According to a 2016 Gartner report*, most organizations today follow a policy of “gradual risk reduction, with vulnerability and patch management policies focused on mitigating and patching a percentage of vulnerabilities in a given time frame.” For example, many vulnerability management programs use CVSS scores that are based on “low, medium, high and critical” risk values, often with thousands of vulnerabilities rated as “critical” that need to be remediated right away. This approach is ineffective because it turns vulnerability management into a game of chance, where risk is disconnected from what is truly being exploited in the wild or the context of the organization’s network.
Recent reports show that the majority of successful breaches are executed by threat actors that use and re-use a subset of old vulnerabilities whose exploits are being commercially exchanged in the “Dark Web.” By identifying these vulnerabilities — those for which exploits exist in the wild and are being used in attacks —and combining this information with CVSS scores and contextual intelligence of an organization’s IT environment, security leaders can change the game. They gain a true understanding of not only the potential impact and severity of a vulnerability but also the probability of exploitation. This threat-centric vulnerability management augments gradual risk reduction by considering multiple factors inside and outside the organization. It’s a new approach to vulnerability management that requires comprehensive understanding of an organization’s attack surface combined with the prioritization of vulnerabilities by potential, imminent and actual threat levels. Using this approach, security leaders gain the advantage of integrated intelligence, including what vulnerabilities are truly being targeted by adversaries and threat actors in the wild.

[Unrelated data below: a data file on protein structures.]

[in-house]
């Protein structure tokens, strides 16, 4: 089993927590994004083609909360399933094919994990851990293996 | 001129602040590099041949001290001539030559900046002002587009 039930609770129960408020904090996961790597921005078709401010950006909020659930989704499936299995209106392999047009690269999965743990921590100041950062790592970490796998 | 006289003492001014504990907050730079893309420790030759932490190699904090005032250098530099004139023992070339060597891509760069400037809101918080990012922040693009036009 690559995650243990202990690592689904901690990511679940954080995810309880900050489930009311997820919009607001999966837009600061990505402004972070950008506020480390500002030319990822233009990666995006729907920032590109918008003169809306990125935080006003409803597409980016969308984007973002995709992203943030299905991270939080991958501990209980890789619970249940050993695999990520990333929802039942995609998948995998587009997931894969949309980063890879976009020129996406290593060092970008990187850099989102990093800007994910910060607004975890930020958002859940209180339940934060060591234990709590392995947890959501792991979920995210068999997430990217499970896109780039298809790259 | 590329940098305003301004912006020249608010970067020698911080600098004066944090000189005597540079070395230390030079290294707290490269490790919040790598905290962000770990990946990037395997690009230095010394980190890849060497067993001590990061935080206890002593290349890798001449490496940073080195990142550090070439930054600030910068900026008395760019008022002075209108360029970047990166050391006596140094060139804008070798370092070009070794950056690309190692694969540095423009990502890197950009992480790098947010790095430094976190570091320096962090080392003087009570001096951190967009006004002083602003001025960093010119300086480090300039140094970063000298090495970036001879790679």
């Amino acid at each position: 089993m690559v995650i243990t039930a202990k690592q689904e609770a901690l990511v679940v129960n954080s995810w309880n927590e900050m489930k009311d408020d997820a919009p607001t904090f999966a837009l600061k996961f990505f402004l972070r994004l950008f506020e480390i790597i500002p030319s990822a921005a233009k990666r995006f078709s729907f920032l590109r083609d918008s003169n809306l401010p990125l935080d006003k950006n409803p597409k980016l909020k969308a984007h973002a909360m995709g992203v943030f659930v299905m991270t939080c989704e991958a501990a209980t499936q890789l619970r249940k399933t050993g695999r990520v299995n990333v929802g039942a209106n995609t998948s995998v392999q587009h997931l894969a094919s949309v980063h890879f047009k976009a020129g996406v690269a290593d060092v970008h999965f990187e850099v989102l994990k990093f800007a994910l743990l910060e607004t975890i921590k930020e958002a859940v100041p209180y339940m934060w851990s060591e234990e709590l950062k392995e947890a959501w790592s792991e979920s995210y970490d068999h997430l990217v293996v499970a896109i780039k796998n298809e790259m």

When you leave, you will understand:
|4:30 – 5:00||Break|
|5:00 – 5:30||Dr. Christopher Brennan, Regional Director DACH at Skybox Security
Adaptive Security Through Complete Attack Surface Visibility – How changes in Business and Technology signal the need for security to change
Today’s security landscape is being influenced by three key drivers: Changing business approaches, evolving technology and impact of a breach.
With this in mind, how do security leaders ensure their protections can handle the changes in business and technology, which are increasing the size and complexity of the attack surface, as well as the reality and potential impact of a breach?
Discuss questions such as:
|5:30 – 6:00||Oren Arar, Regional Director EMEA at OWL Cybersecurity
Cybercrimes Marketplaces – Darknet-led Threat Intelligence (DARKINT)
On this presentation, I’ll share best-practices on how to use DARKINT as part of a threat intelligence feed, give real-life examples of threats and what can be found on the darknet and discuss how monitoring the darknet can improve an organization’s defense strategy.
|6:00 – 6:30||Panel Discussion moderated|
|6:30 – open end||Apéro Riche & Networking
The speakers will be onsite for Q&A
The Sponsor of this event is:
This is a ‘must attend’ event for all security professionals! We are confident that the relationships you develop here will prove to be crucial to your continuing success.